Niklas Zennstrom on Entrepreneurship

I had the opportunity to listen to Niklas Zennstrom this afternoon. He’s currently a Partner at Atomico Ventures (his VC fund) but he’s well-known as the founder of Kazaa, Skype and Joost. I wrote about Joost and Zennstrom recently. He talked about entrepreneurship, his own personal failures and successes and the European scene. As an entrepreneur myself, it was a very inspiring speech.

Niklas Zennstrom LeWeb Paris December 2009

A few excerpts:

  • Entrepreneurship is a lifestyle and takes up all your life. It requires lots of sweat and long hours of work.
  • You need an unshakeable belief in your startup, to be passionate about it, even when people don’t believe it.
  • For Kazaa, they were too early, actually several years early. This was a missed opportunity in terms of business development as their proposal to music companies fell on deaf ears.
  • If something is not working, take a deep breath and start again. In Zennstrom’s case, it became Skype. They went after a large market (phone companies) with fat margins. Skype got a lot of traction really quickly but it was very difficult to raise money. No one wanted to touch the company. VCs thought it was too risky.
  • He believes Loic Le Meur is probably the last European entrepreneur to move to Silicon Valley (Loic moved to San Francisco a few years ago to launch Seesmic, his current startup)
  • Entrepreneurs need to think of Europe as a market (critical mass vs. the US market)
  • Europe has a tendency to stigmatize failure but you cannot have big returns if you don’t have big risks
  • Joost was a misjudged opportunity. They could not strike the right partnerships.
  • Whatever you do, you never know the results in advance.
  • How’s the scene now? We’ve seen more and more companies from Europe being successful with a culture of international startup company. Companies think globally from the get go.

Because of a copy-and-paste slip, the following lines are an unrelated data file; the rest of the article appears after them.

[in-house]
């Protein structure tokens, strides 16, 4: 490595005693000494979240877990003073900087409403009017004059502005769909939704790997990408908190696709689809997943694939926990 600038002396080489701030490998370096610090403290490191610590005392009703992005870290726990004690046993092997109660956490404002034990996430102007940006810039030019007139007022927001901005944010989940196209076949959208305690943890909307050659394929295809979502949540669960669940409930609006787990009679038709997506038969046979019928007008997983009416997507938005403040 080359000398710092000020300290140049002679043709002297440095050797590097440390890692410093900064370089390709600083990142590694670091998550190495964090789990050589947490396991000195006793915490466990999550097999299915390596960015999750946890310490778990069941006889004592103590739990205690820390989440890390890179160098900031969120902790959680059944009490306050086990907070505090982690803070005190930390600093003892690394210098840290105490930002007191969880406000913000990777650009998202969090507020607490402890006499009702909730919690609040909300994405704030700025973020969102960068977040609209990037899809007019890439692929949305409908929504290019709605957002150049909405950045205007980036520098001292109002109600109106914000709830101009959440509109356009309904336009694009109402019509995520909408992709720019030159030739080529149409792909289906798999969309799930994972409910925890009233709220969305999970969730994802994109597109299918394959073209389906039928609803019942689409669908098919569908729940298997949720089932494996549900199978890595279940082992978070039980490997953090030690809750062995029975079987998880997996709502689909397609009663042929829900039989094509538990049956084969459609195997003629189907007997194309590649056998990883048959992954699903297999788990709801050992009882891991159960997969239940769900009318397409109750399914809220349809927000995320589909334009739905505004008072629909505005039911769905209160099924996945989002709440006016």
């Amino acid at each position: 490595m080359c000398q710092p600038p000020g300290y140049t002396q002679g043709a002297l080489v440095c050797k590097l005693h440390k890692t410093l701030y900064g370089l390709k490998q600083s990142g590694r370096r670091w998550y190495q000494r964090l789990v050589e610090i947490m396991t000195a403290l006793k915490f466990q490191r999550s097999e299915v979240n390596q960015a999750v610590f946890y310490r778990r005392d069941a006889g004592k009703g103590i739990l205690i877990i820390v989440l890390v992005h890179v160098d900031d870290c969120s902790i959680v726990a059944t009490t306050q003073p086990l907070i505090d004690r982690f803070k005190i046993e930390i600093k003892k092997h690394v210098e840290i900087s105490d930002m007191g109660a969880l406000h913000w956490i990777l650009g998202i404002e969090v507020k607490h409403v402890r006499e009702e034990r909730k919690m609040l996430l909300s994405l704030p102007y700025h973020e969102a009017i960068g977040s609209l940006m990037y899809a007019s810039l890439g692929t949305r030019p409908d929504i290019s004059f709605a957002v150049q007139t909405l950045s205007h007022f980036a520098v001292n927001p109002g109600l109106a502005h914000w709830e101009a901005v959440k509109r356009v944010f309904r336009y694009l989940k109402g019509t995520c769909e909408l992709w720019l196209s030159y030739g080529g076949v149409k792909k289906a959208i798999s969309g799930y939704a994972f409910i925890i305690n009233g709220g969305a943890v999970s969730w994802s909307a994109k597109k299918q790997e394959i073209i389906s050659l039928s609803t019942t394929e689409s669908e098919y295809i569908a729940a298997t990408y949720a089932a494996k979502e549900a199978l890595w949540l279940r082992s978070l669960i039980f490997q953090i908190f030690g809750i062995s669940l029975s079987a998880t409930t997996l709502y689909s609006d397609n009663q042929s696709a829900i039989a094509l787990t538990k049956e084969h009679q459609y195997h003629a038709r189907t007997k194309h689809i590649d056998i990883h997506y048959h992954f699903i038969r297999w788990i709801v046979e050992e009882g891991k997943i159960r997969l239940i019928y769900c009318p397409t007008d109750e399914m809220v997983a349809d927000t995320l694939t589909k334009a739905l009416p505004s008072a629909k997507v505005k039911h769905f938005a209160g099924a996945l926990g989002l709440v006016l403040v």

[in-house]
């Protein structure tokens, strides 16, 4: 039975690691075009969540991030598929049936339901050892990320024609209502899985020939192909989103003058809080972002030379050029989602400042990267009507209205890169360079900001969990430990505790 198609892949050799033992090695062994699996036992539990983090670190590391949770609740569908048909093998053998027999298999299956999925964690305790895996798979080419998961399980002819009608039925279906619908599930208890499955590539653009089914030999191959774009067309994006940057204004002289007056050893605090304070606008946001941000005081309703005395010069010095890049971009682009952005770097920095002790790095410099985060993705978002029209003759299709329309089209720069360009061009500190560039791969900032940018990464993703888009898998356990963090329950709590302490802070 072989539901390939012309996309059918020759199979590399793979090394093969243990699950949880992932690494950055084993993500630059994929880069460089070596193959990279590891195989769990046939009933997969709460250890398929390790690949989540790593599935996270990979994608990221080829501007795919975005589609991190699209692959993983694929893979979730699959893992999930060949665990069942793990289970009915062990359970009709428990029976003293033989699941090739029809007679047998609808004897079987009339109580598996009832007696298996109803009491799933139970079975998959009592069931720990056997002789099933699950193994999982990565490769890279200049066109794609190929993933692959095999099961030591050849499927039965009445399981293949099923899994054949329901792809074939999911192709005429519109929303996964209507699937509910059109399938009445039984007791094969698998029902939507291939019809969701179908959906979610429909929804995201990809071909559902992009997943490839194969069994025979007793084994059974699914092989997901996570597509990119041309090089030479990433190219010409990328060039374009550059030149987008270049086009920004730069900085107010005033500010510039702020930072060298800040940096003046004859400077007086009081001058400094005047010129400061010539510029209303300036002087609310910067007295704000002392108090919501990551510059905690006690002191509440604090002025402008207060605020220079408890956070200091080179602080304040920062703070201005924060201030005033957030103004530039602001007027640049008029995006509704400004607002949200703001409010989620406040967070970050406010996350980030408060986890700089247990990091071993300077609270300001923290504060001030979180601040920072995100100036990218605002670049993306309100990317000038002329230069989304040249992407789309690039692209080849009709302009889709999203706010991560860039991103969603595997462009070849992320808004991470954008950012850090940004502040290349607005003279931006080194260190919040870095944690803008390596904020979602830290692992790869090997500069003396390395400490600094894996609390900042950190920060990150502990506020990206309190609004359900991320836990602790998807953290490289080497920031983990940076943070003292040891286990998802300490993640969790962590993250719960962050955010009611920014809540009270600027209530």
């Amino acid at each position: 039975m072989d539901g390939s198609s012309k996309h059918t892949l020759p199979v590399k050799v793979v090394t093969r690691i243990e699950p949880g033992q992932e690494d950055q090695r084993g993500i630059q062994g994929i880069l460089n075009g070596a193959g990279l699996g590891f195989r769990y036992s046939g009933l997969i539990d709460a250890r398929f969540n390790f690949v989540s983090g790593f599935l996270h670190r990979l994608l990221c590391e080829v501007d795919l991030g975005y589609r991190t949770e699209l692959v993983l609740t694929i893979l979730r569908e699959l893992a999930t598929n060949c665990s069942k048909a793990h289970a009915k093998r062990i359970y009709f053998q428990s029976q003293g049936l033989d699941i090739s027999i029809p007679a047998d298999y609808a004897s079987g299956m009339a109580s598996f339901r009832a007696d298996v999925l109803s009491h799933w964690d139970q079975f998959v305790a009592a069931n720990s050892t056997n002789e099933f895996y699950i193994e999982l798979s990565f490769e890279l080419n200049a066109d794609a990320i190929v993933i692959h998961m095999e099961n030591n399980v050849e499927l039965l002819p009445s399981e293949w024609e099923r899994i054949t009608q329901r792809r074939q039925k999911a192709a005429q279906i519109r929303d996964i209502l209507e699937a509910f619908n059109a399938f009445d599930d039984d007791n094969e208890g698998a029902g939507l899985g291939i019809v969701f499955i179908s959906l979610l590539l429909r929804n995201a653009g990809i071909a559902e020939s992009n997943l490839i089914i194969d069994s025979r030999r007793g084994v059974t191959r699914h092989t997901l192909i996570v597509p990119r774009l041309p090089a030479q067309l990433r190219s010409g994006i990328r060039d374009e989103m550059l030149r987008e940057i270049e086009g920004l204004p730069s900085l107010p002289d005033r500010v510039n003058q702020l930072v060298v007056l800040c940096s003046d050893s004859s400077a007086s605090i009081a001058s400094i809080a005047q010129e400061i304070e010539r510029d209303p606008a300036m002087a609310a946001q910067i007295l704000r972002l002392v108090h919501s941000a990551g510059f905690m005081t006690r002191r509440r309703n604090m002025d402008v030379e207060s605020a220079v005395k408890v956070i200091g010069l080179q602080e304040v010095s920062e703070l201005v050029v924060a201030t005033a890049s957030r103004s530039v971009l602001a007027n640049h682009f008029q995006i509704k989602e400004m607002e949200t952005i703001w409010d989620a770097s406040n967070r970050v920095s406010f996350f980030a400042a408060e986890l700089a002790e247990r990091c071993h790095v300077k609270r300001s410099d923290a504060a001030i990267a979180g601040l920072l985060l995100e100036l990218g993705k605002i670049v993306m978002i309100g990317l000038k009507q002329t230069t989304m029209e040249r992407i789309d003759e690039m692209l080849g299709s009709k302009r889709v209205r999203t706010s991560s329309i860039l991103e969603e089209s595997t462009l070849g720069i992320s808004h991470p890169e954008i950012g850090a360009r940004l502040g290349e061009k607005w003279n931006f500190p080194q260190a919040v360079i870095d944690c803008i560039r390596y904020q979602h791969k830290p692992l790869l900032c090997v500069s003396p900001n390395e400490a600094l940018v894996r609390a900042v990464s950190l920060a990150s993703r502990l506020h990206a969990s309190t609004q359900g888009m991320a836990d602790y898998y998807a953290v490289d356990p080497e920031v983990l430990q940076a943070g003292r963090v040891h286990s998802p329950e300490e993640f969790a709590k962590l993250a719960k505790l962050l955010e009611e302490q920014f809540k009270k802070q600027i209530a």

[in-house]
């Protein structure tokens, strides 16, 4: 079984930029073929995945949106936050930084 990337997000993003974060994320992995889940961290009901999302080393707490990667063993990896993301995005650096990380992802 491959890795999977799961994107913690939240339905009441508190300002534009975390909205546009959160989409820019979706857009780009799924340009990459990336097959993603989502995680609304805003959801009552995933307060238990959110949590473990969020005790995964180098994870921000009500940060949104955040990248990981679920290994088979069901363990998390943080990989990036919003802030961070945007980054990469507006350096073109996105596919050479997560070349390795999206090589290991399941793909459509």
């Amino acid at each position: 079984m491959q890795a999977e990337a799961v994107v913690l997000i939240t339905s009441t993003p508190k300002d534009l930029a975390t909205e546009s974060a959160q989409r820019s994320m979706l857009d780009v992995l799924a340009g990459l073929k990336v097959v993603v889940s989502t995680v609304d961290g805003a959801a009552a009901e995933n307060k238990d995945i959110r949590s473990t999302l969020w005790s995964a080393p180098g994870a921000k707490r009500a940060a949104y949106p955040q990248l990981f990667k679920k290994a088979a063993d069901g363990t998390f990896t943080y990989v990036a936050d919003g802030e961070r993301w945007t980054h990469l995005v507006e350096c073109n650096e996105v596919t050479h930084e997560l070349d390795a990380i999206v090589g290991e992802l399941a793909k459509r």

• We now have European role models: Zennstrom himself, Loic Le Meur, Martin Varsavsky, etc.
  • Do we need an European Silicon Valley (i.e. a physical place)? No, we can meet online and then network at events.
  • Capital is no longer as important for entrepreneurs as a few years ago. Building a startup is more cost efficient and companies are able to reinvent themselves quicker with agile entrepreneurs.
  • It’s exciting to be an entrepreneur in Europe. In recession, you build companies and in peak market, you exit. The next few years will be fantastic. Disfunctional markets means entrepreneurs will enter the market.
  • Atomico Ventures wants to bet on European entrepreneurs that want to build tomorrow’s global companies. It’s all about the people (passionate) and it’s all about the size of the market.

More on Techcrunch.


Did Joost Fail Because They Wanted to Work With Traditional Media Companies?

Seeing Niklas Zennstrom’s name on LeWeb’s list of speakers along with the news that Joost’s assets were being acquired by Adconion Media Group got me thinking about the dynamics of that specific startup. Joost was founded in 2006 to build a online video portal with the core idea that legal video streaming would be more efficient if it was built on peer-to-peer technology. The company signed content licensing agreements with major media companies, they had major funding ($45M), 150 software developers and experienced founders/entrepreneurs (Zennstrom and Janus Friis) who had had major successes with Kazaa and Skype. It seemed they would be successful once again.

It didn’t happen. Why? CNET explains that their technology choice of a downloadable application certainly impaired their chance of success. The arrival of Hulu, a big hit with users, also didn’t help  but I was specifically struck by this other reason: “Some of the big-name content partners seemed to be putting in a halfhearted effort with Joost, offering up reruns and esoteric programs instead of the new programming that people actually wanted to watch”. Hmmm…

Think about Kazaa and Skype. What did Zennstrom and Friis successfully achieve with these new initiatives? They directly attacked major players in large mature markets using industry weak points. Kazaa was an assault on the music industry, Skype took on telcos. They didn’t say “let’s work with these guys”. They just did it and leveraged the fact that these two industries were very profitable and slow to innovate. They foresaw the disruptive impact of technology and created a lot of value for their shareholders. Venture capital firms usually love these startups. When they created Joost, they changed their entrepreneur paradigm and it failed. Zennstrom and Friis’ new startup Rdio is in the online music space and it looks like they’re going to be working with the music industry. Will it impair their chance of success or has the music industry matured enough in the last 10 years to embrace innovation?